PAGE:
Serialization – that annoying little problem

 As I’ve been doing a bit of work on remoting (see my previous blog post) I’m necessarily looking quite a bit into the serialization of messages. Yesterday I found quite a good article on the CodeProject website with a good set of references about remoting it’s well worth a read. While I’m on the subject I thought I’d share my variation of Ingo Rammer’s RemotingHelper class. This is a class that enables you to create remote classes based on interfaces via the remoting configuration file. Normally you would have to use a call to Activator.GetObject() and that takes URL so suddenly all of your configuration has to be done outside the easy to edit config file. The only issues I had with the Ingo’s RemotingHelper class was that it was very fussy over the type of the remoting object so if the version changed it would stop working. To rectify that issue for my case I only store the FullName in the lookup table. This makes it a lot easier when getting auto-versioned builds from our build system (we have two build computers, one called Bob and the other called Wendy – guess why) so I don’t have to change both the client and server every single time.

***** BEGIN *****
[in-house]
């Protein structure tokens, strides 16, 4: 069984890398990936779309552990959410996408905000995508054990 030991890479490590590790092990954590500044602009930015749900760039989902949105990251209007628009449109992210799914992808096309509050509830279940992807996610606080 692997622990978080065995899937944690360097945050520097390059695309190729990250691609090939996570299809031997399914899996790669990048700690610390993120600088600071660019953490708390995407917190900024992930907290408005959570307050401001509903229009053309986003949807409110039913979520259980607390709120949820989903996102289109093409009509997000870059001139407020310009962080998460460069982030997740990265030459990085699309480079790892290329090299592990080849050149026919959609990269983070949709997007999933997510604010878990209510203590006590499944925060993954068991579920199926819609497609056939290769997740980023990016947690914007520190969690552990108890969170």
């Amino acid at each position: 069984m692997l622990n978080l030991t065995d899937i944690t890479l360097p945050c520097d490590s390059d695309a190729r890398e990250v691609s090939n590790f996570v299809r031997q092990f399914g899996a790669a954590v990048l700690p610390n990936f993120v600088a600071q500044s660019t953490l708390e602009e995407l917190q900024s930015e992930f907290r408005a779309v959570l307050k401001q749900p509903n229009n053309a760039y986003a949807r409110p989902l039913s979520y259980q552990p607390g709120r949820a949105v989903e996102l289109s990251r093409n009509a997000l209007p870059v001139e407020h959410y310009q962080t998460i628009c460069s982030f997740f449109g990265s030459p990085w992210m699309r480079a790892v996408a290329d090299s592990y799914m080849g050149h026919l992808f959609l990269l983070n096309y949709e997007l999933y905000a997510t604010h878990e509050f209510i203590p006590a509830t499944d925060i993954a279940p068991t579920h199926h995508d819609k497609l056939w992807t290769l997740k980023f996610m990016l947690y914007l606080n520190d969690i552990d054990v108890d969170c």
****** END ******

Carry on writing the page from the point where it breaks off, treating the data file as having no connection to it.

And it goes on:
This only really works because the FullName is likely to be pretty unique and will change a lot less often than the Type information which changes every build due to the version increments.

 The actual purpose of this blog at the start was to mention a lovely little thing I stumbled across while looking for solutions to the Shared version mismatch remoting calls was to do with serializing classes for persistence. Again if you serialize something to disk it’s all good you can load it up again no problems. Unless the version of your strongly named assembly changes version at which point suddenly it stops working. The simple solution that seems to work is….

 Now when deserializing the runtime now no longer has to find the perfect match for the assembly – just something that is ‘close enough’ will do – lovely jubbly.